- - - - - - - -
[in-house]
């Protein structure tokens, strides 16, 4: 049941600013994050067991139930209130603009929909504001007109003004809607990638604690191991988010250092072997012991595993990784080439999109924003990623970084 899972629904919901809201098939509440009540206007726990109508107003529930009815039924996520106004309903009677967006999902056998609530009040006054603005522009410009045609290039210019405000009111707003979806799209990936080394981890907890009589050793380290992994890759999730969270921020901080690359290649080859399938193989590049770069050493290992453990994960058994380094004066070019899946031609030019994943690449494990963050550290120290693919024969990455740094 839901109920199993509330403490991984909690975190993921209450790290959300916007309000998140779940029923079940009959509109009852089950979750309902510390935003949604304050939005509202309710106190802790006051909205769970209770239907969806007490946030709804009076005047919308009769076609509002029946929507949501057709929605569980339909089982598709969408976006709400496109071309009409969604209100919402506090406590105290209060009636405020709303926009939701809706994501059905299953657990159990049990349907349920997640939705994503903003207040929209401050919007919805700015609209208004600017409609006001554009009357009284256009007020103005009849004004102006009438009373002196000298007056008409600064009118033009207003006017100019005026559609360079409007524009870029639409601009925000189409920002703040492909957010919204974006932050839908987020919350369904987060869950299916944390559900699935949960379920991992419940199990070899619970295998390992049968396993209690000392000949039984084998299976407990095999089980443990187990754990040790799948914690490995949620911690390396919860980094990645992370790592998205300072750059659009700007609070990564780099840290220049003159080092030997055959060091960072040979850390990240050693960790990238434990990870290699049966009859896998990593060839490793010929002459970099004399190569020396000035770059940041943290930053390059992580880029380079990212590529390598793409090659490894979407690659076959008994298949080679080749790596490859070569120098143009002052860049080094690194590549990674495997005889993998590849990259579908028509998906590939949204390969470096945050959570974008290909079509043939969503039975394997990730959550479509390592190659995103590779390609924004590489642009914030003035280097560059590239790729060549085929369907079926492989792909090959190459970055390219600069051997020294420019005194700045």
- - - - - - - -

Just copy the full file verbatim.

[in-house]
């Protein structure tokens, strides 16, 4: 049941600013994050067991139930209130603009929909504001007109003004809607990638604690191991988010250092072997012991595993990784080439999109924003990623970084 899972629904919901809201098939509440009540206007726990109508107003529930009815039924996520106004309903009677967006999902056998609530009040006054603005522009410009045609290039210019405000009111707003979806799209990936080394981890907890009589050793380290992994890759999730969270921020901080690359290649080859399938193989590049770069050493290992453990994960058994380094004066070019899946031609030019994943690449494990963050550290120290693919024969990455740094 839901109920199993509330403490991984909690975190993921209450790290959300916007309000998140779940029923079940009959509109009852089950979750309902510390935003949604304050939005509202309710106190802790006051909205769970209770239907969806007490946030709804009076005047919308009769076609509002029946929507949501057709929605569980339909089982598709969408976006709400496109071309009409969604209100919402506090406590105290209060009636405020709303926009939701809706994501059905299953657990159990049990349907349920997640939705994503903003207040929209401050919007919805700015609209208004600017409609006001554009009357009284256009007020103005009849004004102006009438009373002196000298007056008409600064009118033009207003006017100019005026559609360079409007524009870029639409601009925000189409920002703040492909957010919204974006932050839908987020919350369904987060869950299916944390559900699935949960379920991992419940199990070899619970295998390992049968396993209690000392000949039984084998299976407990095999089980443990187990754990040790799948914690490995949620911690390396919860980094990645992370790592998205300072750059659009700007609070990564780099840290220049003159080092030997055959060091960072040979850390990240050693960790990238434990990870290699049966009859896998990593060839490793010929002459970099004399190569020396000035770059940041943290930053390059992580880029380079990212590529390598793409090659490894979407690659076959008994298949080679080749790596490859070569120098143009002052860049080094690194590549990674495997005889993998590849990259579908028509998906590939949204390969470096945050959570974008290909079509043939969503039975394997990730959550479509390592190659995103590779390609924004590489642009914030003035280097560059590239790729060549085929369907079926492989792909090959190459970055390219600069051997020294420019005194700045």